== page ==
When ectypal knowledge obtains, the object of it must be true. If the object is true, then God must believe it (since God believes all truth). God believes it as it truly is, an analogy of the archetypal knowledge, which only God has.
Assume all our thoughts of God are analogical. Although we cannot know God as God knows himself, we can know God as he has revealed himself to us in “baby talk.” Per my original post, the controversy of the 40s missed a distinction. If I may simplify, Clark thought that if we don’t know the content of a proposition as God believes it (not exhaustively yet at least minimally for knowledge to obtain), then we can’t have knowledge. Whereas Van Til maintained that we cannot know a proposition even minimally as God believes it lest we become like God.
It appeared that Clark was saying that the intersection was at the archetypal level. Van Til (CVT) was correct in denying that interpretation. Yet in saying all our knowledge is analogical (CVT), it left the impression that we can’t know anything given that if we are to know anything our minds must obviously intersect God’s (Clark). (Many Van Tillians often deny this, which leads to skepticism. What is knowledge after all? Many Van Tillians compound the error by allowing for apparent contradiction in an extreme sense of logical contradiction and equivocation. These sorts do Van Til’s thought harm.)
The solution is, God knows the original and the analogy. Did either side acknowledge that?! The creator-creature distinction does not imply that there is no similitude between God’s thoughts and man’s thoughts, but rather that the point of resemblance is at a point of true analogy, not at a point of univocation. I think both sides missed it. To my knowledge CVT did not acknowledge that God knows the objects of our ectypal knowledge whereas Clark dismissed analogical knowledge altogether.
Regarding the Clark / Van Til controversy of the 1940s these points were innocuous.
1. Both sides affirmed a quantitative difference between God’s knowledge and man’s. The disagreement wasn’t so trivial as to pertain to the number of propositions known or how they exhaustively relate to each other. Surely, both sides agreed. God knows more stuff.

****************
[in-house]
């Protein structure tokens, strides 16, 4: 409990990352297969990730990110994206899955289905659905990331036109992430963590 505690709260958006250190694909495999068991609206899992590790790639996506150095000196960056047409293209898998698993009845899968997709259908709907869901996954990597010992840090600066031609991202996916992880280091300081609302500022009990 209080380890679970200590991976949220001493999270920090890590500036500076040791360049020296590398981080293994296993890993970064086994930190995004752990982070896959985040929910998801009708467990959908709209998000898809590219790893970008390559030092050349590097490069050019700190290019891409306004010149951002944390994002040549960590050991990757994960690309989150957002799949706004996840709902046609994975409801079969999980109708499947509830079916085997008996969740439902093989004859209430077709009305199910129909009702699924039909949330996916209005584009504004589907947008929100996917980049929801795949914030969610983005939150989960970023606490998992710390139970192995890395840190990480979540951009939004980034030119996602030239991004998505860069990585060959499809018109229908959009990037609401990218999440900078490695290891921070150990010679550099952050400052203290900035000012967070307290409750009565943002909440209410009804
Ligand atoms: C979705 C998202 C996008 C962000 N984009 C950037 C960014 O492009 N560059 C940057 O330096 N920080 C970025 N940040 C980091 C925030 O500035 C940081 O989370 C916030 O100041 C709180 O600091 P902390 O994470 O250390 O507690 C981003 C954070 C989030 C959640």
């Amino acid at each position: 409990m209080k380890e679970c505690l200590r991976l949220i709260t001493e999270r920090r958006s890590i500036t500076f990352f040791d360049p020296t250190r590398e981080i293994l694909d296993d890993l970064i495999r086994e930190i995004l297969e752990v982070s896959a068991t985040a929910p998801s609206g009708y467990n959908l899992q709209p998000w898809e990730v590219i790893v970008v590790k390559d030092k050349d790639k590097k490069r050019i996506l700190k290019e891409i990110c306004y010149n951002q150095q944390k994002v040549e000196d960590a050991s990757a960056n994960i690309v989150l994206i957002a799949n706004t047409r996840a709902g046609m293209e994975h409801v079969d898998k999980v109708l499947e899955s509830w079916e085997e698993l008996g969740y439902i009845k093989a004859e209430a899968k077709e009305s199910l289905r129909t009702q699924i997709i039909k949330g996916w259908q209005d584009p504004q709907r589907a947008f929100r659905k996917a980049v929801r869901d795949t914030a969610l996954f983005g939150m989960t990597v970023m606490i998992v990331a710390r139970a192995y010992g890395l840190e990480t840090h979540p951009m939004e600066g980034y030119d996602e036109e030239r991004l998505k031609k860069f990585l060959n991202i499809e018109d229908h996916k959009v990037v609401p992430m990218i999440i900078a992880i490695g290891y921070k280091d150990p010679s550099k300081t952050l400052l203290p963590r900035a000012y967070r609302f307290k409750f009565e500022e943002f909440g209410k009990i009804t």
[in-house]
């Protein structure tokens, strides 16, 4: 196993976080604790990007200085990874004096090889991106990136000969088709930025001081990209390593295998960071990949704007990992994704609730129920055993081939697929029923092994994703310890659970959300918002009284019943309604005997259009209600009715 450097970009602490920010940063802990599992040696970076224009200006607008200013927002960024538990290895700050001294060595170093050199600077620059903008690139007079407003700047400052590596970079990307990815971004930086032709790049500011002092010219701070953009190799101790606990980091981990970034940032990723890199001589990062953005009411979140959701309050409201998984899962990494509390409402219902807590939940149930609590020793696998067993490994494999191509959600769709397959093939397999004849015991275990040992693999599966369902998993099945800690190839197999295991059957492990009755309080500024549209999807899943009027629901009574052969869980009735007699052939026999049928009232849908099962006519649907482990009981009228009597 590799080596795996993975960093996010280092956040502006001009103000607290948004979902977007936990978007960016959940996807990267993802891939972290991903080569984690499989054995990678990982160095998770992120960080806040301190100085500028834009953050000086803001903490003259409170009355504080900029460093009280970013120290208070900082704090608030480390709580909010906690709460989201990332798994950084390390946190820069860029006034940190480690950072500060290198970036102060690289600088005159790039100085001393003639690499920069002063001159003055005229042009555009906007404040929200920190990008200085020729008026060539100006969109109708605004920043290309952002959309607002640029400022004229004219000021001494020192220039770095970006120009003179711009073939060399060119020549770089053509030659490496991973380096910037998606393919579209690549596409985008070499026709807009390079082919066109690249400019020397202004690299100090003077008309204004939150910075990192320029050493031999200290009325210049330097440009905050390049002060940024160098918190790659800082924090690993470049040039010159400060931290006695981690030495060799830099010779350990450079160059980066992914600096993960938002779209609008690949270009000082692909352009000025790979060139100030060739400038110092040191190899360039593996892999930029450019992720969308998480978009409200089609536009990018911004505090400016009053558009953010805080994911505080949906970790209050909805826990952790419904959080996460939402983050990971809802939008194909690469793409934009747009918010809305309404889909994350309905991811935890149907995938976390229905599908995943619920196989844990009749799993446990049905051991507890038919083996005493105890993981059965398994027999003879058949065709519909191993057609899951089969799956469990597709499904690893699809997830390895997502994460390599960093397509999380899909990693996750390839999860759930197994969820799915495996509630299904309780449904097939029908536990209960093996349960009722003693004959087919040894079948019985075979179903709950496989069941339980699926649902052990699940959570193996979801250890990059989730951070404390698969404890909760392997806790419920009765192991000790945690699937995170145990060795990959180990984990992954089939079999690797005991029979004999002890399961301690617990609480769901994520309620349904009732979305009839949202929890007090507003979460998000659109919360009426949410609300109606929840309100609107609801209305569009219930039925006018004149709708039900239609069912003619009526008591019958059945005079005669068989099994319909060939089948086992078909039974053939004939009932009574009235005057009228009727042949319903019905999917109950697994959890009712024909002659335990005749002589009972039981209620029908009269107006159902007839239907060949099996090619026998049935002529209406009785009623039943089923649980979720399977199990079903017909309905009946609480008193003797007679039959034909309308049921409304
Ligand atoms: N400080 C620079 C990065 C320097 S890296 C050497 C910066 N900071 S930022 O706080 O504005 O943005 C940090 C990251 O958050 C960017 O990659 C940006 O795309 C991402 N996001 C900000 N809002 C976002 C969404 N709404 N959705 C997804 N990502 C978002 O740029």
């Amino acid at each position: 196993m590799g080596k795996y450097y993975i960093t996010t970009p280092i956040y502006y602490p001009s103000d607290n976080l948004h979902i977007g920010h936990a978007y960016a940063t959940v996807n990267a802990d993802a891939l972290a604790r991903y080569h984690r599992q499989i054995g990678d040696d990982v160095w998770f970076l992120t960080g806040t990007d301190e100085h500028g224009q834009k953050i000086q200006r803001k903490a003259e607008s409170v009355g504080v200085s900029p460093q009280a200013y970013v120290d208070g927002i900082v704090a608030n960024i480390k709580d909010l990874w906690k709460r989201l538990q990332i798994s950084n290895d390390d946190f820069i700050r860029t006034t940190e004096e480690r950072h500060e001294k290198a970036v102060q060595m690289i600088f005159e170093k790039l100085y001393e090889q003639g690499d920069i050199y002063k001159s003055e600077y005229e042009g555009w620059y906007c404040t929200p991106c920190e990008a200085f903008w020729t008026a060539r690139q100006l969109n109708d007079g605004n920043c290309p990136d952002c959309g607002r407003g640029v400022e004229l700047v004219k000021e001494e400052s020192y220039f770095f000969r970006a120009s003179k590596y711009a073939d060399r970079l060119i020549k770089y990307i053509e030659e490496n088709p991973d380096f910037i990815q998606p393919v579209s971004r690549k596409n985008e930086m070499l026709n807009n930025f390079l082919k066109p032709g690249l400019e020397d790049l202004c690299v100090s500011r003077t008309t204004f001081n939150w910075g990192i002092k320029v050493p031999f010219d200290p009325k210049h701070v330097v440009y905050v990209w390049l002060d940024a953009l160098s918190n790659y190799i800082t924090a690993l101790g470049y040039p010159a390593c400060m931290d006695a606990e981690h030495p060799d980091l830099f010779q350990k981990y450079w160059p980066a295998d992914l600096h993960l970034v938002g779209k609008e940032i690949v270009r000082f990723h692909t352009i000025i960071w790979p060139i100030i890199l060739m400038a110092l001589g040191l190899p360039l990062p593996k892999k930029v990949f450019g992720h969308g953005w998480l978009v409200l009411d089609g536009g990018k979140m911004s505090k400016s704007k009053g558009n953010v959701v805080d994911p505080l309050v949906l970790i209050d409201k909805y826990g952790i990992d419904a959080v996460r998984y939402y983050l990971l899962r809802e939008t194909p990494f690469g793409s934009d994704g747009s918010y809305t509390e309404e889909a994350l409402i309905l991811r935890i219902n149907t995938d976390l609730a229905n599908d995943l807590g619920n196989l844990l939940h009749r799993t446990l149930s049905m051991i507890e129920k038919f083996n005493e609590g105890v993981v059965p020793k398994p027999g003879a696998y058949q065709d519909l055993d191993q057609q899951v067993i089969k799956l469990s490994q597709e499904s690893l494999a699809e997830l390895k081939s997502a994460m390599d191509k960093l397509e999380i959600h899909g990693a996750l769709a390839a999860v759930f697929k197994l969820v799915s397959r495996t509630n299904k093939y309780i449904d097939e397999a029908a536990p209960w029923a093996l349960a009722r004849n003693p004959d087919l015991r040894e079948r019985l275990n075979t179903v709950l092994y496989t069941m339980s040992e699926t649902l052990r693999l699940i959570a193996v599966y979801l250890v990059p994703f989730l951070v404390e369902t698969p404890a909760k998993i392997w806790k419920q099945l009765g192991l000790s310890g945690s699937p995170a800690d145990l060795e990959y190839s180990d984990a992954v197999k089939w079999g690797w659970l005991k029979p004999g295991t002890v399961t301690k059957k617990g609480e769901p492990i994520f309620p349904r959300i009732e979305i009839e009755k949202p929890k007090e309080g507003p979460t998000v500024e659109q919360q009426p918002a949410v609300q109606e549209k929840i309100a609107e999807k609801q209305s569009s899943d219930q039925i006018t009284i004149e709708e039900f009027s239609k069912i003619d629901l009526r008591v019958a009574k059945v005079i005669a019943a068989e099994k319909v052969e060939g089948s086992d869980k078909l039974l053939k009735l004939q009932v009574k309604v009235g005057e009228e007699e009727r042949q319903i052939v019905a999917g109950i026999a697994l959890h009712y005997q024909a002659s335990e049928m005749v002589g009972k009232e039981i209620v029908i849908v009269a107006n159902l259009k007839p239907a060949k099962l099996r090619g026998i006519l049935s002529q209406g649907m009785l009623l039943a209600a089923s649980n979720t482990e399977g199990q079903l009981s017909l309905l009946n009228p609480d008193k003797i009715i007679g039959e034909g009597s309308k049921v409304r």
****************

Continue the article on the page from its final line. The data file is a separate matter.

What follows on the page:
2. The mode or manner of how God knows is radically different than that of man. God’s knowledge is original or intuitive. Man’s, receptive or derivative. I know no disciple of CVT or GHC who’d demur.
3. The Westminster team wanted Clark and his gang to affirm a qualitative difference regarding the “content” of what God and man know.
With that as our backdrop, a few words…
All God’s knowledge is eternal and exhaustive. We oppose process theology, open theism, socinianism etc. Yet with respect to God’s ectypal knowledge, that knowledge would be God’s eternal and unchanging knowledge of the analogy he always intended to reveal to us through the things that are made. So, God knows himself originally, but as he lisps his revelation of himself to us he does so in a manner suitable to our creatureliness. The object of our knowledge is God’s revelation of himself, which is a replication or divine interpretation of the original.
Moving beyond the premise, this construct makes room for our having univocal knowledge, but not univocal with respect to God’s intuitive knowledge of himself, rather univocal with respect to God’s knowledge of his interpretation of the original. The point of contact or intersection between minds would be the analogy, which is to say God’s communication.
With that in mind, we may consider our knowledge of the ectypal univocal, but not in relation to the archetypal but in relation to God’s own knowledge of the (analogical) objects of our analogical knowledge. In other words, although our knowledge is analogical to God’s original self knowledge (analogical to the archetypal), our knowledge in another sense is univocal as it corresponds not directly to the original of God’s knowledge but rather as it corresponds to God’s own knowledge of the analogical icons that we also know.
In a word, it’s not that we know what God knows (the original), but that God knows what he has allowed us to know (the interpretation of the original).
Most of the things we assent to, whether a priori or a posteriori, are not volitional. One does not will to believe that God exists any more than one wills to believe the rose is red. These are mental assents that are not discursive; they are immediate and without reflection. The will is bypassed. However, the gospel always engages the will as the unbeliever counts the cost and by grace abandons all hope in himself while looking to Christ alone, finding rest in Him. Accordingly, it is inadequate to reduce justifying faith to belief alone when belief is reduced to assent without remainder.